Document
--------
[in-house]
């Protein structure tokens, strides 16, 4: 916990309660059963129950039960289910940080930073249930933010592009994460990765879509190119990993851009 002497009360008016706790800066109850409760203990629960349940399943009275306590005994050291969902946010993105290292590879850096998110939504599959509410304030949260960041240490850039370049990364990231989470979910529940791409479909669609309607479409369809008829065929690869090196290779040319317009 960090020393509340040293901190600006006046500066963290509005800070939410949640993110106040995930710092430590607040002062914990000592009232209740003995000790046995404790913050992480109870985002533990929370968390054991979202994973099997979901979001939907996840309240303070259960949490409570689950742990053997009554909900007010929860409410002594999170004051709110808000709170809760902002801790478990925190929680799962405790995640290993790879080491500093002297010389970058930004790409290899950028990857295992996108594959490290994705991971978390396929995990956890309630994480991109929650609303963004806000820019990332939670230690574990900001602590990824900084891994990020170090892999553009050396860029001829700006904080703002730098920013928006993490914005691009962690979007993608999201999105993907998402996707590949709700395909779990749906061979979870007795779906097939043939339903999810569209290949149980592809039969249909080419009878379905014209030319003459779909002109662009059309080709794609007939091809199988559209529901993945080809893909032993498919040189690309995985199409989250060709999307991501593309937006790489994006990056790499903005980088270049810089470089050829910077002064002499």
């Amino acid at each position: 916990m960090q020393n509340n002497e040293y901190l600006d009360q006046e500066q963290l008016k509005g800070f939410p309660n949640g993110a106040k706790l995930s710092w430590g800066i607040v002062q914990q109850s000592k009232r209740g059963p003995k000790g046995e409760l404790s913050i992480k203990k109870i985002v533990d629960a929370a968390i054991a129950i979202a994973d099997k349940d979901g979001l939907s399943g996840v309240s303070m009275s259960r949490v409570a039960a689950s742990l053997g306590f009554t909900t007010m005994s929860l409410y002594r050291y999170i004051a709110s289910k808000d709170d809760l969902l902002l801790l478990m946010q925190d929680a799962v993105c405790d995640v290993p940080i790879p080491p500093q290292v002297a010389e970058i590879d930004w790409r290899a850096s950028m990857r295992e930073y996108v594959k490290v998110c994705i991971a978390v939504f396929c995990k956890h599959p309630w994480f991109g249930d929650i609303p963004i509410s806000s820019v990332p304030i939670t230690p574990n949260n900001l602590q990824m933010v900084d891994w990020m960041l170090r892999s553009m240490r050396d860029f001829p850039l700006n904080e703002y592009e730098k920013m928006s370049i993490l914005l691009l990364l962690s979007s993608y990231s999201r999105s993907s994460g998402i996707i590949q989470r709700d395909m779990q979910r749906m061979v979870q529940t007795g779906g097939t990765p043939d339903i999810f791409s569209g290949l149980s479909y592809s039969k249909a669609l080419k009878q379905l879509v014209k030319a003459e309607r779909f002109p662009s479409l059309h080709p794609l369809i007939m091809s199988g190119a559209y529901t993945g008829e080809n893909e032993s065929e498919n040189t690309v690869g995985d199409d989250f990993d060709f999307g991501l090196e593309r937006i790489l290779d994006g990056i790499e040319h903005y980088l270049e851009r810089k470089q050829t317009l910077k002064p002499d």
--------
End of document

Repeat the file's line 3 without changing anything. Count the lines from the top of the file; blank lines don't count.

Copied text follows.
């Amino acid at each position: 916990m960090q020393n509340n002497e040293y901190l600006d009360q006046e500066q963290l008016k509005g800070f939410p309660n949640g993110a106040k706790l995930s710092w430590g800066i607040v002062q914990q109850s000592k009232r209740g059963p003995k000790g046995e409760l404790s913050i992480k203990k109870i985002v533990d629960a929370a968390i054991a129950i979202a994973d099997k349940d979901g979001l939907s399943g996840v309240s303070m009275s259960r949490v409570a039960a689950s742990l053997g306590f009554t909900t007010m005994s929860l409410y002594r050291y999170i004051a709110s289910k808000d709170d809760l969902l902002l801790l478990m946010q925190d929680a799962v993105c405790d995640v290993p940080i790879p080491p500093q290292v002297a010389e970058i590879d930004w790409r290899a850096s950028m990857r295992e930073y996108v594959k490290v998110c994705i991971a978390v939504f396929c995990k956890h599959p309630w994480f991109g249930d929650i609303p963004i509410s806000s820019v990332p304030i939670t230690p574990n949260n900001l602590q990824m933010v900084d891994w990020m960041l170090r892999s553009m240490r050396d860029f001829p850039l700006n904080e703002y592009e730098k920013m928006s370049i993490l914005l691009l990364l962690s979007s993608y990231s999201r999105s993907s994460g998402i996707i590949q989470r709700d395909m779990q979910r749906m061979v979870q529940t007795g779906g097939t990765p043939d339903i999810f791409s569209g290949l149980s479909y592809s039969k249909a669609l080419k009878q379905l879509v014209k030319a003459e309607r779909f002109p662009s479409l059309h080709p794609l369809i007939m091809s199988g190119a559209y529901t993945g008829e080809n893909e032993s065929e498919n040189t690309v690869g995985d199409d989250f990993d060709f999307g991501l090196e593309r937006i790489l290779d994006g990056i790499e040319h903005y980088l270049e851009r810089k470089q050829t317009l910077k002064p002499d």